Tamagawa Sangen Jinja is said to have been founded between 1185 and 1190 when Minamoto Yoritomo was leading a military expedition to a place called Matsuzaki Takanokawa in what is now the north of Tōkyō. Fearful for his life, his wife, Hōjō Masako, went looking for him, but when she was in what is now Tamagawa she had to have treatment for injuries to her feet caused by the ill-fitting straw sandals she was wearing. At about that time she ascended Mt. Kamenoko (亀甲山), from where she had a clear view of Mt Fuji. Tightly clutching a statue of Seikanzenon Bodhisattva she was carrying with her, she prayed for the continuing military success of her husband. On finding out about this the local villagers called the statue Fujisangen Daibosatsu, and what is now the Tamagawa Sangen Jinja developed around this incident. In 1907 two smaller local shrines, Kumano Jinja and Akagi Jinja, were absorbed under the terms of the Jinja Gōshi order of the previous year.
(Note: numbers in parentheses after kami names
refer to position in How Many Kami table)
Konohanasakuya-hime (119B) 木花開耶姫命
From Merged Shrines
Afuri Jinja 阿夫利神社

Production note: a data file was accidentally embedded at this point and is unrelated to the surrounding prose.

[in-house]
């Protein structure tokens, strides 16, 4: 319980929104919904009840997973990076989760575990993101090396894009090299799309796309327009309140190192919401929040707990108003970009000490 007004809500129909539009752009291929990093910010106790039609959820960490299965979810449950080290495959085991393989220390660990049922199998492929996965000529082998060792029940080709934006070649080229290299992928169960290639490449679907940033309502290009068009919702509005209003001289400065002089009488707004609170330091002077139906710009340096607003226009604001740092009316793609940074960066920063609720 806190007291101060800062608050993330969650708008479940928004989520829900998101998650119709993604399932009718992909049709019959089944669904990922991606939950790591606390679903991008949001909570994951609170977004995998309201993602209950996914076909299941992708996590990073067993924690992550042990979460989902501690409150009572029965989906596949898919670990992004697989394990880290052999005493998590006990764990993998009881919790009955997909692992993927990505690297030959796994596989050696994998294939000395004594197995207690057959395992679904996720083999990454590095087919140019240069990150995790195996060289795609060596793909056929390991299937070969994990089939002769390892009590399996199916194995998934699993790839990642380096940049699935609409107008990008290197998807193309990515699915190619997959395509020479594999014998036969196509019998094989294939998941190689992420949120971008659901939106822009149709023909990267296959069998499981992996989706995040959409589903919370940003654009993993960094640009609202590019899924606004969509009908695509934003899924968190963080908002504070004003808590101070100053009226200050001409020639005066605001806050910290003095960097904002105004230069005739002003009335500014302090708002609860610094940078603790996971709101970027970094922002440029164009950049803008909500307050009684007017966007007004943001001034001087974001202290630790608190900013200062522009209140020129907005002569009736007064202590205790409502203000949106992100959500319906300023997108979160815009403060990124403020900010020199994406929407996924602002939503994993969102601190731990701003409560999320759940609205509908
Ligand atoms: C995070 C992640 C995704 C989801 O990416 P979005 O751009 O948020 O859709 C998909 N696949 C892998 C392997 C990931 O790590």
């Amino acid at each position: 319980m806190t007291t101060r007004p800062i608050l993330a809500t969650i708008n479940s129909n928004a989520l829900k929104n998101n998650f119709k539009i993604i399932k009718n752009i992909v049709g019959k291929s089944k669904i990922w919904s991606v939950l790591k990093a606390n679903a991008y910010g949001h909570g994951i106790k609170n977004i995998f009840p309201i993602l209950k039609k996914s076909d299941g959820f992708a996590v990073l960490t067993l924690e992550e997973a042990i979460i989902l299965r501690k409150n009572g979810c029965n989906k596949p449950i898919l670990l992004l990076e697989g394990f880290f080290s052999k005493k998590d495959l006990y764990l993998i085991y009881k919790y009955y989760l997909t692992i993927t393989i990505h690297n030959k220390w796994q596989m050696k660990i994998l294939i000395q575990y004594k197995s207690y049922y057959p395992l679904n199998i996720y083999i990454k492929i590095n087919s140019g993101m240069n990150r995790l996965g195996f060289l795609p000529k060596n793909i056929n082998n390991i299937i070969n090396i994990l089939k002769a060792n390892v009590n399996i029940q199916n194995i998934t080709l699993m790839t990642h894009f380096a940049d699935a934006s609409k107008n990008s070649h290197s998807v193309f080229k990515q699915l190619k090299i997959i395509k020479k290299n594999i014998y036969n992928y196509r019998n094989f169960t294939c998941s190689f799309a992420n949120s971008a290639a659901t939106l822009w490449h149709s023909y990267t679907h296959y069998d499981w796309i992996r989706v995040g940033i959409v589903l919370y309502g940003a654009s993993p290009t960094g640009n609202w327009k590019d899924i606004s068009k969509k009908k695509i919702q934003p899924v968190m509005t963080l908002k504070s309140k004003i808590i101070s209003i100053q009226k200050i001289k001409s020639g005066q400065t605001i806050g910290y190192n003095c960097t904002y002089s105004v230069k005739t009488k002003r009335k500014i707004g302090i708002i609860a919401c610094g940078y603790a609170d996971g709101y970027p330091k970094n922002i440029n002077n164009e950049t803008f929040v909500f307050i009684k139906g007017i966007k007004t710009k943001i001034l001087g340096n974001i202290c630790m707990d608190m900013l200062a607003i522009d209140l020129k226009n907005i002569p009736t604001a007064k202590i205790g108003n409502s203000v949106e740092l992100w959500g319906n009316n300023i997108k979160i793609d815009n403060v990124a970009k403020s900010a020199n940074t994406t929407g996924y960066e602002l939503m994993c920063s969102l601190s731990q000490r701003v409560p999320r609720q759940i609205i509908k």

Mitsumine Jinja 三峯神社
Inari Jinja 稲荷神社
Komitake Jinja 小御岳神社
Earliest mention of:
Annual Festival: First Saturday of June
One or two minutes on foot from the south exit of Tamagawa Station. The main hall was rebuilt in 1973, and the pair of komainu in front of it date to 1914. The shrine is located on the eponymously named Sengenjinja Kofun (burial mound), one of the seven kofun which make up the Denenchōfu Kofun group. The latter is in turn one of the two kofun groups, the other is the Noge kofun group, which make up the Ebaradai Kofun Group. There is a large parking lot/observation deck overlooking Tama River, which on a clear day affords a good view of Mt. Fuji. For this reason there is no Fujizuka inside the shrine grounds. A visit to this shrine could well be combined with one to the Tamagawadai Park, which has many other attractions besides the kofun group, and possibly a walk along the Tama River.